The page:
Pedagogical Theory

This category contains 6 posts

Digital Storytelling in First-Year Composition

I can vividly recall stumbling across “The World of Digital Storytelling” by Jason Ohler in late 2008. I was on winter break and I was looking for an innovative way to teach a personal narrative assignment to my soon-to-be first-year composition students. To be sure, I taught personal narrative assignments many different ways during many … Continue reading

How did IT get here?

This is the first post of a two-part series written by Adrienne Jankens, Angela Meador, and Thomas Trimble on metacognition’s role in the WSU Composition sequence. Why Metacognition? Metacognition and reflection’s roles within the WSU Composition sequence can be traced to two related contexts, one of which was institutionally-specific to WSU, and another connected to … Continue reading

Video of December Workshop on “Multiple Intelligences in the Basic Writing Classroom” (Part 2)

In this recording of the second half or our December Workshop, workshop attendees discuss their own best practices for teaching basic writing courses as well as possibilities for integrating multiple intelligence theory into their pedagogy.

Video of December Workshop on “Multiple Intelligences in the Basic Writing Classroom” (Part 1)

In this recording of the first half of our December Workshop, presenters Ruth Ray, Angela Meador, and Jennifer Weaver discuss multiple intelligence theory and its applications to basic writing pedagogy. Update: Part II of the workshop video is now available below:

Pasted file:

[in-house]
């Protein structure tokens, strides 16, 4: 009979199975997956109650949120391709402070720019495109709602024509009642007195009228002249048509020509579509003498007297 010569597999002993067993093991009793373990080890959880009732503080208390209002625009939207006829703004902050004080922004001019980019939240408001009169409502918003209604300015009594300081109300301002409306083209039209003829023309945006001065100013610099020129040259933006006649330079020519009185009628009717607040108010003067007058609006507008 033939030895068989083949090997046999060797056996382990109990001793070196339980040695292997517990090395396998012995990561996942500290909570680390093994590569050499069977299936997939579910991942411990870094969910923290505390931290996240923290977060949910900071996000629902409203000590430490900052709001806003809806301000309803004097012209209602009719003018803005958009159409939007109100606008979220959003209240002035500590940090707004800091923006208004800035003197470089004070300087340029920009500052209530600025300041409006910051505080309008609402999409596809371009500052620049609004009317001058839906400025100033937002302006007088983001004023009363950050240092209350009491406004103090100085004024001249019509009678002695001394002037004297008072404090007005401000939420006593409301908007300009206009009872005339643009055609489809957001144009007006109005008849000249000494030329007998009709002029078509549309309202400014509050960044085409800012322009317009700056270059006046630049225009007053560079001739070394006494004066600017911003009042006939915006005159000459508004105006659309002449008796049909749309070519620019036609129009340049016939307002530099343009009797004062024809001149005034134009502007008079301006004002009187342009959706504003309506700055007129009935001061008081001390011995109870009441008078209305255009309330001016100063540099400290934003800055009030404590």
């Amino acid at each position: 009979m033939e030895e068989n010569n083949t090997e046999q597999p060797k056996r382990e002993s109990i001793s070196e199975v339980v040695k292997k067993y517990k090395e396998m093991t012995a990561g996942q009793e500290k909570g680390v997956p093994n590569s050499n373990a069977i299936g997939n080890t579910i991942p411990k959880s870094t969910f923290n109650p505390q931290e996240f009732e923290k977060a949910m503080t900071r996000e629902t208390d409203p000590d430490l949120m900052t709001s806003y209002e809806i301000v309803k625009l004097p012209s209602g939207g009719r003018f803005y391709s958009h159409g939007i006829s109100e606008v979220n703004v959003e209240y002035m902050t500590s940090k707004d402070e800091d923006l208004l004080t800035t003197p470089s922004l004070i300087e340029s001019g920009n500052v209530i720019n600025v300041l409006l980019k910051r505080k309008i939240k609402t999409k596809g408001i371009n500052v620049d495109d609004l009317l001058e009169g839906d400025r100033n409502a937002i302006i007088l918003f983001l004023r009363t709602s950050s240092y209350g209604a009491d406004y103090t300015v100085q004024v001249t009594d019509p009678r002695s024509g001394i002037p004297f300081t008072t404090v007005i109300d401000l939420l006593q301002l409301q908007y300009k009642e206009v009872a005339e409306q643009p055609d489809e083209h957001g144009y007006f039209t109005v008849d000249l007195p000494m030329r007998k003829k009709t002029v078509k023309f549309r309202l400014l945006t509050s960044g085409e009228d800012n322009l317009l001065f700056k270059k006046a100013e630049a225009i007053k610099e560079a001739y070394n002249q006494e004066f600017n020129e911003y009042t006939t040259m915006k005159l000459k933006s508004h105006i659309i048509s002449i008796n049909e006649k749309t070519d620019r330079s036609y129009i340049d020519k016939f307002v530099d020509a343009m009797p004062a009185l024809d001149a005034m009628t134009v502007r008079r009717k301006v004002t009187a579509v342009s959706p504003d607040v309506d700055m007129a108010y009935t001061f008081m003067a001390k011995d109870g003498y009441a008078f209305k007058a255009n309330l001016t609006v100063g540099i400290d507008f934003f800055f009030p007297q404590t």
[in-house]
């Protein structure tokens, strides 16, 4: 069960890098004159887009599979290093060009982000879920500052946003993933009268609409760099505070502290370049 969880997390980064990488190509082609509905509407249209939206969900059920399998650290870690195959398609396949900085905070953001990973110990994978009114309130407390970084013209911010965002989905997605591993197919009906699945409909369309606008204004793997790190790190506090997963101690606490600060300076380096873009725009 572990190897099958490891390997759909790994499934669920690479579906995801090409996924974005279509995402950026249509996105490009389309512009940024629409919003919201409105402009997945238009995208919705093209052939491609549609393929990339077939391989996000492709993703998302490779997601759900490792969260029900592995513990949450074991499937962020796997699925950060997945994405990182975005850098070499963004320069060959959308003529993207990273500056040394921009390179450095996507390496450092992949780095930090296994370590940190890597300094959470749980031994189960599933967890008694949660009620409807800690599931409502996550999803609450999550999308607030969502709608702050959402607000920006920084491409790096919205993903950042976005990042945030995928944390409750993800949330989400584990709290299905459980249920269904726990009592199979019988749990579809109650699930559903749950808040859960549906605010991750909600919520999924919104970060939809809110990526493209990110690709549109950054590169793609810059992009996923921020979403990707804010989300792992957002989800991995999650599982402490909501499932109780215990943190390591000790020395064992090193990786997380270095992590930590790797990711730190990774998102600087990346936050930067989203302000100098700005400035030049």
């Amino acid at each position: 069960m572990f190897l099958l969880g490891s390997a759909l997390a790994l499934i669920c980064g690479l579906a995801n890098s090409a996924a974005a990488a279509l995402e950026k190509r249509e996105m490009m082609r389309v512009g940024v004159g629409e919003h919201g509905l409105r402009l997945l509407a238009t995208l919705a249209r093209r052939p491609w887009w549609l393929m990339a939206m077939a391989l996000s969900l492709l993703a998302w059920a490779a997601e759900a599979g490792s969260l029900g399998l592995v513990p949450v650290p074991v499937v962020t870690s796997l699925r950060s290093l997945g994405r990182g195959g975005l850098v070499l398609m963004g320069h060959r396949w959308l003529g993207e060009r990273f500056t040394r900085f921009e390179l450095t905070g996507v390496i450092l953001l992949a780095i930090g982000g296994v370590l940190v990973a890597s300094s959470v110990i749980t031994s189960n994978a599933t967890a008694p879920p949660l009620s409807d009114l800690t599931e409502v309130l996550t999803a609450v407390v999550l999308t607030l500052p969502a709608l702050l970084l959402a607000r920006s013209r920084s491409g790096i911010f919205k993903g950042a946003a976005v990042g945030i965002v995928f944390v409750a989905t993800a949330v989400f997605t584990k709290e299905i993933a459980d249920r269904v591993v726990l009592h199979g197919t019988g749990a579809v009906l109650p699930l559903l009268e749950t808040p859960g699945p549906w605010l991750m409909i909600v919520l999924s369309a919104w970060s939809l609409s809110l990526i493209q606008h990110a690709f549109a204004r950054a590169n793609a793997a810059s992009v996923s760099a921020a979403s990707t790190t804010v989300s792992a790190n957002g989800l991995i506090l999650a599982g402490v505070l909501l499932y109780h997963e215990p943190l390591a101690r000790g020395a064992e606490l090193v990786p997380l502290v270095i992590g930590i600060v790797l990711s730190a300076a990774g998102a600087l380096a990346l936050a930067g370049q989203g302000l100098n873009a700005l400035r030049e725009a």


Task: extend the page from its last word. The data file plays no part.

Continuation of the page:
Teaching the Summary Essay in ENG 1020

Within the current WSU composition sequence, the summary essay is usually associated with ENG 1010. Having taught all three courses in the sequence, however, my experience is that many 1020 students do not have strong summarization skills. What skills they do have are often oriented around their use of summary in literature-based courses or the … Continue reading

Passion and Principle: Syncing Teaching Priorities with Transfer Strategies

Reading LaToya Faulk’s and Joe Paszek’s recent blog entries, I found myself asking a question that conversations with a number of instructors in the Composition Program have heightened for me this semester: How can we link what we already do—and what we most value—in our teaching to the goal of promoting transfer? Joe’s post on … Continue reading